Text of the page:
KATHERINE SCHNEIDER: My thoughts were this is an important topic because sometimes kids whether they have disabilities or not are out of control. And something needs to be done to keep them safe, to keep others around them safe. So I like the fact that the story didn't say no, never, get rid of every seclusion room in every school at all times, it was a much more nuanced approach that said these are being overused and here are situations where it's not being well done.

TED SIMONS: And indeed, you mentioned earlier that you weren't looking for yellow journalism. You're looking for a comprehensive report and it sounds like you got it here.


TED SIMONS: And Heather, as far as -- the response, what have you heard from schools? What have you heard from educators? I know a lot of them say we're doing the best we can, this is the only way to handle some of these kids.

HEATHER VOGELL: Yes. It's a very emotional issue for people on all sides I think. Obviously, heard from a lot of families who had very difficult experiences with this. I also heard from some educators who felt like I don't know what else to do. You know, and it's very difficult. I tried in the story to highlight, Katherine was suggesting, I tried to highlight at least one school district that has been able to eliminate restraints through a very comprehensive process for improving school climate called positive behavioral supports, it seems kind of jargony and a mouthful, but there's people who have had success in helping de-escalate kids without putting their hands on them.

TED SIMONS: Katherine, are you looking for stories where there is a black-and-white or a certain answer or here's the recommendation or is it again as you mentioned nuanced?

KATHERINE SCHNEIDER: I think it's more nuanced because I've lived long enough that I realize there usually aren't black-and-white "do this, don't do that ever, ever." And with disabilities, I think Heather's right to point out yeah, there are better solutions but that doesn't mean no never restrain somebody from causing themselves harm. Do it -- de-escalate it before you have to do it at all possible.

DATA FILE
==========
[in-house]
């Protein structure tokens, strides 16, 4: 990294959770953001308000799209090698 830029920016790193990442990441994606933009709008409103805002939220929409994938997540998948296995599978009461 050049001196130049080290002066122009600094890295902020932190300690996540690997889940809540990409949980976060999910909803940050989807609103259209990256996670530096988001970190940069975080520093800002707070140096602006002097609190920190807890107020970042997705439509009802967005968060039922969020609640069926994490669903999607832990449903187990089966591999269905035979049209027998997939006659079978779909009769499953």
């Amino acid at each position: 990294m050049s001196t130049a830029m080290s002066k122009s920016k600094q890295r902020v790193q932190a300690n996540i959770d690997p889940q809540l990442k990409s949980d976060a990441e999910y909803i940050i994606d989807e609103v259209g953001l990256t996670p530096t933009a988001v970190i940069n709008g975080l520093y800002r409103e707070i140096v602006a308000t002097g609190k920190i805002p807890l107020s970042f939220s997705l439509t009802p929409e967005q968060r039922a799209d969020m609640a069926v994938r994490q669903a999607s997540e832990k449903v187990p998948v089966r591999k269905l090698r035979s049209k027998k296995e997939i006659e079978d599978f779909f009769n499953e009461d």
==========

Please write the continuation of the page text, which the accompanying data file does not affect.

TED SIMONS: Second place story mention story was forced sterilization. Did you feel that these kinds of stories just simply weren't being done or weren't being done well enough?

KATHERINE SCHNEIDER: I think both. Sometimes, people think a disability story is a Special Olympics champion kind of a feel good happy story. And yeah, those are important but living regular life with disability included like the story about the mother and child with autism, they're living a regular mom-child life. But autism is added into the mix and how does that change things? Now, the eugenics story, that's more of the ugh, I can't believe that 25 years after the A.D.A., we're still not where we need to be and as you look further back in history, this was talking about sterilizations in North Carolina back in the '70s and you look back and say okay that's the bad old days but we haven't necessarily made everything okay for the people with disabilities. It's a work in progress as our society embraces and as journalism embraces more different kinds of stories. It's great.

TED SIMONS: And Heather, as far as your story is concerned, was there ever a thought that without these kinds of scream rooms, without these kinds of restraints, without these kinds of actions against kids in the classroom that are so difficult to control that they would not be in any classroom and wind up being institutionalized?

HEATHER VOGELL: That is the argument that the American association of school administrators, which is basically a group of superintendents makes. But there are some districts that have found a middle ground between that, that are keeping kids in their neighborhood schools, the one I highlighted was Montgomery county, Virginia. Another Virginia school district.

TED SIMONS: And indeed again, we're looking at stories that deal with legal issues, with policies, with practices, the whole nine yards. And I would imagine it was quite the effort on your part to get all those factors in there.

HEATHER VOGELL: Yeah, you know, and it was such a regulatory soup looking at how wide the variation was from school district to school district and we tried to boil it down by creating a map that looked at six factors basically for each state and whether their laws prevented certain types of restraints are not, whether they followed best practices issued by the federal government. The only way you could look at it was to visualize it and we're all over the map as a country still.

TED SIMONS: And Katherine last question to you. Where do we go from here as far as disability reporting? Keep on going on here?

KATHERINE SCHNEIDER: More, more and more. It's a good thing. And in regular stories as well if you're doing a story on Halloween costumes, maybe one of the people you profile is a wheelchair user and it doesn't have to be a special disability story because we're everywhere.

TED SIMONS: Well, we're glad to have you here as well and Heather good to have you, too. Congratulations on the award and Katherine keep up the good work. Good to have you here.

VIDEO: Expand your horizon with the "Arizona Horizon" website. To get there, go to azpbs.org, click on the "Arizona Horizon" tab at the top of the screen. Once there, you can access many features, watch interviews by clicking on the video button, you can also find out what's on "Arizona Horizon" for the coming week. If you would like an RSS feed, a podcast or want to buy a video, that's all on the website, too. Want to learn about specific topics line immigration or the legislature, you can visit our special web sections. Show your support for "Arizona Horizon" at azpbs.org/horizon.

Heather Vogell: winner of Arizona State University Walter Cronkite School of Journalism and Mass Communication's national contest for disability reporting, Katherine Schneider:A retired clinical psychologist from Wisconsin